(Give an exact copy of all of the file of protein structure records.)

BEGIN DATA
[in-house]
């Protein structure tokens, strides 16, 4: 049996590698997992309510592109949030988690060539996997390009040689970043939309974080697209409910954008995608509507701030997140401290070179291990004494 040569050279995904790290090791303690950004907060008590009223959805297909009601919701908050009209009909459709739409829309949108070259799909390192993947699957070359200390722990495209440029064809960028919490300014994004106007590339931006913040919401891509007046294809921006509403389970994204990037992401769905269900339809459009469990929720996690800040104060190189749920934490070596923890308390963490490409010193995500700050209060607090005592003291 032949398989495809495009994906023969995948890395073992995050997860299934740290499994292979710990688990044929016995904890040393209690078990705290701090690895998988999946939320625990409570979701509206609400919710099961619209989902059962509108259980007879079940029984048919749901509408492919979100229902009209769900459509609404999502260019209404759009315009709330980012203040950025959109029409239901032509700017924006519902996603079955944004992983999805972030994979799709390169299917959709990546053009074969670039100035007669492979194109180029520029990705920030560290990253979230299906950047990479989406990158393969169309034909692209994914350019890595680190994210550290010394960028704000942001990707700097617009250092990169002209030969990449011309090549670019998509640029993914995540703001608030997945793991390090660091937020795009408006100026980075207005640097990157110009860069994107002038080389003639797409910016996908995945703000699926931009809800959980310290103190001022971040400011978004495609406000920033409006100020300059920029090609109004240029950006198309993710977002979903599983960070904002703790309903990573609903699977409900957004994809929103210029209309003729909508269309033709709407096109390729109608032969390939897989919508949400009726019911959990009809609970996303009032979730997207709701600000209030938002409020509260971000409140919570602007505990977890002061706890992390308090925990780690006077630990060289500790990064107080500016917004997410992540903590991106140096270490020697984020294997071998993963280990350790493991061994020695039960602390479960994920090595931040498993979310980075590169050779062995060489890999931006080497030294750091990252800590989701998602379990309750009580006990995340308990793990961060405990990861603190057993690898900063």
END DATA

[in-house]
């Protein structure tokens, strides 16, 4: 049996590698997992309510592109949030988690060539996997390009040689970043939309974080697209409910954008995608509507701030997140401290070179291990004494 040569050279995904790290090791303690950004907060008590009223959805297909009601919701908050009209009909459709739409829309949108070259799909390192993947699957070359200390722990495209440029064809960028919490300014994004106007590339931006913040919401891509007046294809921006509403389970994204990037992401769905269900339809459009469990929720996690800040104060190189749920934490070596923890308390963490490409010193995500700050209060607090005592003291 032949398989495809495009994906023969995948890395073992995050997860299934740290499994292979710990688990044929016995904890040393209690078990705290701090690895998988999946939320625990409570979701509206609400919710099961619209989902059962509108259980007879079940029984048919749901509408492919979100229902009209769900459509609404999502260019209404759009315009709330980012203040950025959109029409239901032509700017924006519902996603079955944004992983999805972030994979799709390169299917959709990546053009074969670039100035007669492979194109180029520029990705920030560290990253979230299906950047990479989406990158393969169309034909692209994914350019890595680190994210550290010394960028704000942001990707700097617009250092990169002209030969990449011309090549670019998509640029993914995540703001608030997945793991390090660091937020795009408006100026980075207005640097990157110009860069994107002038080389003639797409910016996908995945703000699926931009809800959980310290103190001022971040400011978004495609406000920033409006100020300059920029090609109004240029950006198309993710977002979903599983960070904002703790309903990573609903699977409900957004994809929103210029209309003729909508269309033709709407096109390729109608032969390939897989919508949400009726019911959990009809609970996303009032979730997207709701600000209030938002409020509260971000409140919570602007505990977890002061706890992390308090925990780690006077630990060289500790990064107080500016917004997410992540903590991106140096270490020697984020294997071998993963280990350790493991061994020695039960602390479960994920090595931040498993979310980075590169050779062995060489890999931006080497030294750091990252800590989701998602379990309750009580006990995340308990793990961060405990990861603190057993690898900063």